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162 Possible Causes for Acute Gastroenteritis, Mucus in Stool

  • Amebiasis

    […] in the stools but without the presence of fever), or amoebic liver abscesses (fever, chills, abdominal pain, weight loss, hepatomegaly) that can be fatal if not immediately[] Sometimes blood and mucus in stools may also be present. Change in bowel habits and a feeling of incomplete evacuation are other associated features.[] Symptomatic patients initially have lower abdominal pain and diarrhoea and later develop dysentery (with blood and mucus in stool).[]

  • Acute Gastroenteritis

    Acute gastroenteritis is a common childhood illness. Most cases are caused by rotavirus infection.[] Stool culture identified Edwardsiella tarda O4: H4, and no other pathogenic bacteria were detected.[] […] occurrence of cases of acute gastroenteritis.[]

  • Irritable Bowel Syndrome

    […] known to occur in up to 10–30% individuals after acute gastroenteritis.[] Other symptoms include: Mucus in stool. Urgency. Feeling of incomplete evacuation.[] Other symptoms may include abdominal pain that is relieved after defecation, mucus in the stools, or a sensation of incomplete rectal evacuation.[]

  • Rotavirus Infection

    Abstract Rotavirus is a major cause of acute gastroenteritis in infants and young children, while its role as a pathogen in adults has long been underappreciated.[] A doctor should be consulted if: symptoms do not improve after a week the individual has recently traveled abroad there is blood or mucus in the stool The person should also[] Conclusion: Rotavirus is an important aetiology of acute gastroenteritis among children under five years in this region.[]

  • Norwalk Virus Infection

    The Norwalk IgM capture immunoassay may be used to augment paired sera assays in the identification of Norwalk-associated outbreaks of acute gastroenteritis.[] Stools are characteristically loose and watery; blood, mucus, and leukocytes are not typically present.[] Norovirus infection is associated with approximately 90% of epidemic non-bacterial acute gastroenteritis worldwide.[]

  • Infantile Gastroenteritis

    Abstract Acute gastroenteritis caused by viruses is one of the leading causes of infantile morbidity.[] Loose yellow-green offensive stools without blood or mucus developed after a variable time, and there was often accompanying fever.[] Investigations A stool sample should be sent for microbiological investigations if (1): Septicaemia is suspected or blood and/or mucus is present in the stool or the child[]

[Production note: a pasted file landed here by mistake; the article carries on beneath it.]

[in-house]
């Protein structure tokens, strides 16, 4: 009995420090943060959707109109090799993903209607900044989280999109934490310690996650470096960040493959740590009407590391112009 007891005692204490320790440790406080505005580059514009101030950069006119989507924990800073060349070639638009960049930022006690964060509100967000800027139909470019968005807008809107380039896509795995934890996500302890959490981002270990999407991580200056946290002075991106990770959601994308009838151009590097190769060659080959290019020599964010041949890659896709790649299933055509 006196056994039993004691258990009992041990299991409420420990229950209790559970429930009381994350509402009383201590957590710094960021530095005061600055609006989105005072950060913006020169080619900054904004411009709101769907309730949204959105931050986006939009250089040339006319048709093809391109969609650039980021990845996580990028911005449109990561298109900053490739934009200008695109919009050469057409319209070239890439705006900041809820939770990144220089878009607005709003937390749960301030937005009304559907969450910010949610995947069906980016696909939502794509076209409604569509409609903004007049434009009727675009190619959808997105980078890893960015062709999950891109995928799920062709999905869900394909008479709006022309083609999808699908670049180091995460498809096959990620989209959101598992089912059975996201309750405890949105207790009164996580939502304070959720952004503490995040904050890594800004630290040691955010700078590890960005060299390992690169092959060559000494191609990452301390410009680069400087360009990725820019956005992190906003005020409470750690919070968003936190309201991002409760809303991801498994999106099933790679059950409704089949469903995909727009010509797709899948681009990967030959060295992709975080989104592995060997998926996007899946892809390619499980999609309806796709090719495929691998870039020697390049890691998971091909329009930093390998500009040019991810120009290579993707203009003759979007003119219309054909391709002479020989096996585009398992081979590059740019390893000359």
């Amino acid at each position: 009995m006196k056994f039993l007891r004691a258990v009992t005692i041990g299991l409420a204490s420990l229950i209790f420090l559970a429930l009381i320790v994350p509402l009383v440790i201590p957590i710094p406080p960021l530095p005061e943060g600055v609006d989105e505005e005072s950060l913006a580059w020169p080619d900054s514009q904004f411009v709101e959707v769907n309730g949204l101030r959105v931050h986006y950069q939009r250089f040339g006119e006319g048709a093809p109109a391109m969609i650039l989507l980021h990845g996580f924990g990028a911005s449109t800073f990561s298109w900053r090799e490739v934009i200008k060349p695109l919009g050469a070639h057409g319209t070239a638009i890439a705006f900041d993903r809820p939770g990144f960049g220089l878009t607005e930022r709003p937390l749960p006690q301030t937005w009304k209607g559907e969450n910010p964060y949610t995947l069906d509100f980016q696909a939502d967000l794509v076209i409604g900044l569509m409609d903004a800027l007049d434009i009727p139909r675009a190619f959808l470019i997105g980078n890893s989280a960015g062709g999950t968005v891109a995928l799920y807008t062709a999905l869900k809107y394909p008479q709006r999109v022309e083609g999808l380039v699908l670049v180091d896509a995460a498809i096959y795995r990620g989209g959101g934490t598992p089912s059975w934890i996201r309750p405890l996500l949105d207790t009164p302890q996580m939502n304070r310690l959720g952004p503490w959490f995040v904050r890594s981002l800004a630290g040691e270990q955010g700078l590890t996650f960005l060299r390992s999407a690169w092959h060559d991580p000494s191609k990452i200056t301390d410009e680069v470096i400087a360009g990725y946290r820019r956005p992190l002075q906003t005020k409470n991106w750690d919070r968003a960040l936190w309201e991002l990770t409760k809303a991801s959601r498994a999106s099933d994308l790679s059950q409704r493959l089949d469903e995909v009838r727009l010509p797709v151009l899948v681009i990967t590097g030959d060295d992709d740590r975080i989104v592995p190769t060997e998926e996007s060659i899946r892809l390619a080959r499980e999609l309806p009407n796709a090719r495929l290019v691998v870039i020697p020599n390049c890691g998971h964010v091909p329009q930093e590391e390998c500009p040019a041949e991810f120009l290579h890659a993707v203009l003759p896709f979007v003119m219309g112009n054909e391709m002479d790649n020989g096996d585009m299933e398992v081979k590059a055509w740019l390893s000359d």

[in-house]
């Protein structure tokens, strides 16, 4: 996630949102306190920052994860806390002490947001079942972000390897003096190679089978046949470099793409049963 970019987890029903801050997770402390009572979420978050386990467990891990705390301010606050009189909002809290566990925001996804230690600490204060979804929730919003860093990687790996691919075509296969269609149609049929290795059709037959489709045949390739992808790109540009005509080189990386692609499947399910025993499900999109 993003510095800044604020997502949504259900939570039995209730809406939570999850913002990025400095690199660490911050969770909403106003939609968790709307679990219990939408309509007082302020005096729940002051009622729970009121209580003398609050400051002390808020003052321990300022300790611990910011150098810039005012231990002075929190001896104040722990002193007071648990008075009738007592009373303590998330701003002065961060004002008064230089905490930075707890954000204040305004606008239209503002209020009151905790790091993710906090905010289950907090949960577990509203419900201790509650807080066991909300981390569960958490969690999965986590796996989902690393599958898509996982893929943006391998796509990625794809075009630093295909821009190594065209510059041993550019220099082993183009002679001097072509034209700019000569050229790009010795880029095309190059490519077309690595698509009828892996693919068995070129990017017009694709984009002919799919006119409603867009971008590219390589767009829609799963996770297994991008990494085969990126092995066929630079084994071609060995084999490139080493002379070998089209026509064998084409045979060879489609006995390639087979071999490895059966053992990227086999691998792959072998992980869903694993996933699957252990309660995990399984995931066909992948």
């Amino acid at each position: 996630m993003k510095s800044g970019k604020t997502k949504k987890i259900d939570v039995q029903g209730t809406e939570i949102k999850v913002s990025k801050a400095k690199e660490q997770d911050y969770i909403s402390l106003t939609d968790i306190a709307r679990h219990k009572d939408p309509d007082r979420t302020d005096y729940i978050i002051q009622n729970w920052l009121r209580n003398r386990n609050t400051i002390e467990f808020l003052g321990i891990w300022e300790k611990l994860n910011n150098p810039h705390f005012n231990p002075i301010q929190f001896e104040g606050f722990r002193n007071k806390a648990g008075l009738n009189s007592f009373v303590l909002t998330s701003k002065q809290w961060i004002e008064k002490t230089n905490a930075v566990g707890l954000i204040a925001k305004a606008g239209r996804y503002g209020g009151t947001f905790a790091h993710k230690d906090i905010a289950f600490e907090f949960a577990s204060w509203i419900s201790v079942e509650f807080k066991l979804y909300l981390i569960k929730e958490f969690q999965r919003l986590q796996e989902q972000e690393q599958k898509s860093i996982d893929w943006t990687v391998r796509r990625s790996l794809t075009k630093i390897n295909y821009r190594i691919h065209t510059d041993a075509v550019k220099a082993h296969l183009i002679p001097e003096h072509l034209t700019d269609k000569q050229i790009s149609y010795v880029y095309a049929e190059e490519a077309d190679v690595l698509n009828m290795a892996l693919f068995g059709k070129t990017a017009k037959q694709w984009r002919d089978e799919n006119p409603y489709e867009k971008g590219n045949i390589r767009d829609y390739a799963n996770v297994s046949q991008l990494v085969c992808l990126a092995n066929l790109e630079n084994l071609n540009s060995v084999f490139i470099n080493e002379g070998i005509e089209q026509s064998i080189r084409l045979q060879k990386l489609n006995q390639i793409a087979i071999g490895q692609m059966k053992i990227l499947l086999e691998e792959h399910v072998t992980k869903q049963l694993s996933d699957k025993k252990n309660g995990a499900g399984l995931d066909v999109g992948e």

• Campylobacter Enteritis

    Of 22 patients with acute gastroenteritis examined at the unit's medical clinic, 17 were available for complete clinical evaluation.[] Within 72 hours of birth three babies had loose stools containing fresh blood, mucus, and Campylobacter jejuni/coli.[] The stools frequently contain mucus and, a few days after the onset of symptoms, frank blood. Significant vomiting and dehydration are uncommon.[]

  • Pediatric Crohn's Disease

    ., et al. (2001) Acute terminal ileitis mimicking Crohn’s Disease caused by Salmonella venezian.[] Unintentional weight loss Other symptoms may include: Constipation Eye inflammation Fistulas (usually around the rectal area, may cause draining of pus, mucus, or stools)[] Acute ileitis may mimic acute appendicitis. Staging Various staging systems are in use, principally to assess response to treatment and for research purposes.[]

  • Infectious Colitis

    Is there a role for it in managing acute gastroenteritis in children? ANSWER: Use of antiemetics is not indicated for treatment of acute gastroenteritis.[] In any individual with diarrhea, address recent travel history, possible immunosuppression, the presence of blood or mucus in the stool, and any history of vomiting or severe[] Education Acute gastroenteritis...[]

  • Salmonella Food Poisoning

    Salmonellosis, the illness caused by Salmonella, primarily results in a mild to severe diarrheal illness, known as acute gastroenteritis.[] […] in stool Positive stool culture Oral rehydration is mainstay Trimethoprim-sulfamethoxazole (TMP-SMX) or ampicillin for severe cases No opiates Salmonella Beef, poultry, eggs[] Acute bacterial gastroenteritis has been linked with the onset of symptoms in approximately 15% of patients diagnosed with IBS; these cases have been called postinfectious[]

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